PUBLISHED: 17:36 09 February 2011
2011 is certainly shaping up to be an action-packed year for Wealdstone’s Jonathan Barden – first he’s set to represent England, and then he’s off to crack America.
The Stones youngster and Middlesex under-18s midfielder has been selected for the 18-man England Schoolboys squad which will play in the Centenary Shield in March.
The 18-year-old from Beaufort Avenue in Harrow came through a serious of regional and national trials to make the Three Lions’ team, and will now line up against Northern Ireland, Wales, Scotland and holders Republic of Ireland, with the latter two games televised live on Sky Sports.
And with that honour tucked under his belt, Barden then crosses the Atlantic in August, where he will begin a four-year sport scholarship which he hopes will win him a place with one of America’s Major League Soccer sides.
First though, comes England, and the opening match of the Centenary Shield against Northern Ireland at Telford on Friday March 4 where Barden and his team-mates will begin their quest to take the crown from the Republic of Ireland.
“It feels really good, it was a really long trial process but at the end of it I had a bit of an idea I might have made the squad – but it was still a relief when the letter dropped through the door,” says Barden.
“It’s a big chance for me, and for England, who I think can win it. I played a bit more defensively during the trial games – I’m more of a playmaker, but I’ll play in any position I’m needed.”
Should England win the Centenary Shield, it would be the perfect send-off for Barden, who five months later will fly to Virginia to begin his scholarship at the James Maddison University.
His goal at the end of that scholarship is to make it through the MLS Draft, an annual selection process through which the top MLS sides sign up the most promising college graduates in the country.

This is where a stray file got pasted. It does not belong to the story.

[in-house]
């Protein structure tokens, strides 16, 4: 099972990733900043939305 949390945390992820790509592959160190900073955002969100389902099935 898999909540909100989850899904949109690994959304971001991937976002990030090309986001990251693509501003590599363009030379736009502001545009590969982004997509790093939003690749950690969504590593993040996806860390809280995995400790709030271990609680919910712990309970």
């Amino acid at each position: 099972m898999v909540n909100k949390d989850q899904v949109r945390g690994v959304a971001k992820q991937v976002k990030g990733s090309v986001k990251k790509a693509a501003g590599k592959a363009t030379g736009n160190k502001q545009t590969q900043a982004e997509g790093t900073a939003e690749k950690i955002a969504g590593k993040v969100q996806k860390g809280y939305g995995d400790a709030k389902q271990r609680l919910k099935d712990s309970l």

At least one name will be familiar to Barden – John Rooney, younger brother of Manchester United and England star Wayne, was selected by New York Red Bulls during the 2011 Draft in January.
In contrast with the English set-up, where players who fail to make the grade are all too often left without a career alternative, the scholarship system allows those who miss out on selection during the Draft to fall back on other career choices – a big advantage in Barden’s eyes.
“I’ve got my heart set on America, it’s certainly a different option to playing over here because it means I can bring my football and education on at the same time, whereas in England it tends to be one or the other,” he adds. “So I know that if my football doesn’t work out over there I have the option of following a career, for example, in sports science.
“I’m not sure how the quality of the American league compares to over here but I know they spend a lot of time working on fitness, which suits my game because I’m quite a good technical and physical midfielder and I like to get stuck in.”
Barden is keeping his feet on the ground ahead of his American odyssey, and his immediate target is his debut with Wealdstone.
He has already trained with the first team and was an unused substitute during the Stones’ Middlesex County Cup tie with Staines on Monday night, but is hopeful of making his bow before the end of the season.
“Wealdstone have been good to me, and they have a reputation for producing professional players like Vinnie Jones and Stuart Pearce,” says Barden. “Also my under-18s coach Carl Martin has just signed a pro contract with Crewe, he’s a role model for me and someone I really look up to.”
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